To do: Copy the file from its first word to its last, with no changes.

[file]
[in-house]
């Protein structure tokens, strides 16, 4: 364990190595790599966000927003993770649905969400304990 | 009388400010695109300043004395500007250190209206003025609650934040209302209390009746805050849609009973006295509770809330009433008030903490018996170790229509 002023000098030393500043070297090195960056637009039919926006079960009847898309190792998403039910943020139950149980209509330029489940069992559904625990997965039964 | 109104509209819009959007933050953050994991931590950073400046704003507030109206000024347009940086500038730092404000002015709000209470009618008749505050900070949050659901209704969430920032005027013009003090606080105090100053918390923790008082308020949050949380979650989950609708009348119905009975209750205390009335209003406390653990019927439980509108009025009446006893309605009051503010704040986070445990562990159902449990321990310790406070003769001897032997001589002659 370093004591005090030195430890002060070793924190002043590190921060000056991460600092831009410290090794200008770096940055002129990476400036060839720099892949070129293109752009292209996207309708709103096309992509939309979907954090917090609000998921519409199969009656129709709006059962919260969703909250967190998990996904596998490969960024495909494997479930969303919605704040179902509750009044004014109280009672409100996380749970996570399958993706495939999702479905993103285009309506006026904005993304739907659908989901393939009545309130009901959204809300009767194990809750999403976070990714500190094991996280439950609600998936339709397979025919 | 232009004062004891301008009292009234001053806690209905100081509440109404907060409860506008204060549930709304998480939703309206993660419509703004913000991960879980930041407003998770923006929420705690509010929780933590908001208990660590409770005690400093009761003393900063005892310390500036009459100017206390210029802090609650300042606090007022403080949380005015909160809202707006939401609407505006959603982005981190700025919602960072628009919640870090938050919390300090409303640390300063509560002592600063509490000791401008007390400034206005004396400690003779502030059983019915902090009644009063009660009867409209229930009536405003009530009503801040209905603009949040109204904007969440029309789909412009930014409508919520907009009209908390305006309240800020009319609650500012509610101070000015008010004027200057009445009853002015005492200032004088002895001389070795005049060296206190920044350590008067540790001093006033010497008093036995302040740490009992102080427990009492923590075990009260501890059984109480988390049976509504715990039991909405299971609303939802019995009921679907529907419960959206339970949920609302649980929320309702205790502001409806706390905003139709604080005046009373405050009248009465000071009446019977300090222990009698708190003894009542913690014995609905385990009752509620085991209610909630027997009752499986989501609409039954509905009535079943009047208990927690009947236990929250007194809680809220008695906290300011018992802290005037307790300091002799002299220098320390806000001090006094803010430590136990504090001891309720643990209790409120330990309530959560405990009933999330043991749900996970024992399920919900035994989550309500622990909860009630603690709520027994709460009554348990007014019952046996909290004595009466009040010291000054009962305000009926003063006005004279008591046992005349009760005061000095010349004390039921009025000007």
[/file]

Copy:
[in-house]
């Protein structure tokens, strides 16, 4: 364990190595790599966000927003993770649905969400304990 | 009388400010695109300043004395500007250190209206003025609650934040209302209390009746805050849609009973006295509770809330009433008030903490018996170790229509 002023000098030393500043070297090195960056637009039919926006079960009847898309190792998403039910943020139950149980209509330029489940069992559904625990997965039964 | 109104509209819009959007933050953050994991931590950073400046704003507030109206000024347009940086500038730092404000002015709000209470009618008749505050900070949050659901209704969430920032005027013009003090606080105090100053918390923790008082308020949050949380979650989950609708009348119905009975209750205390009335209003406390653990019927439980509108009025009446006893309605009051503010704040986070445990562990159902449990321990310790406070003769001897032997001589002659 370093004591005090030195430890002060070793924190002043590190921060000056991460600092831009410290090794200008770096940055002129990476400036060839720099892949070129293109752009292209996207309708709103096309992509939309979907954090917090609000998921519409199969009656129709709006059962919260969703909250967190998990996904596998490969960024495909494997479930969303919605704040179902509750009044004014109280009672409100996380749970996570399958993706495939999702479905993103285009309506006026904005993304739907659908989901393939009545309130009901959204809300009767194990809750999403976070990714500190094991996280439950609600998936339709397979025919 | 232009004062004891301008009292009234001053806690209905100081509440109404907060409860506008204060549930709304998480939703309206993660419509703004913000991960879980930041407003998770923006929420705690509010929780933590908001208990660590409770005690400093009761003393900063005892310390500036009459100017206390210029802090609650300042606090007022403080949380005015909160809202707006939401609407505006959603982005981190700025919602960072628009919640870090938050919390300090409303640390300063509560002592600063509490000791401008007390400034206005004396400690003779502030059983019915902090009644009063009660009867409209229930009536405003009530009503801040209905603009949040109204904007969440029309789909412009930014409508919520907009009209908390305006309240800020009319609650500012509610101070000015008010004027200057009445009853002015005492200032004088002895001389070795005049060296206190920044350590008067540790001093006033010497008093036995302040740490009992102080427990009492923590075990009260501890059984109480988390049976509504715990039991909405299971609303939802019995009921679907529907419960959206339970949920609302649980929320309702205790502001409806706390905003139709604080005046009373405050009248009465000071009446019977300090222990009698708190003894009542913690014995609905385990009752509620085991209610909630027997009752499986989501609409039954509905009535079943009047208990927690009947236990929250007194809680809220008695906290300011018992802290005037307790300091002799002299220098320390806000001090006094803010430590136990504090001891309720643990209790409120330990309530959560405990009933999330043991749900996970024992399920919900035994989550309500622990909860009630603690709520027994709460009554348990007014019952046996909290004595009466009040010291000054009962305000009926003063006005004279008591046992005349009760005061000095010349004390039921009025000007």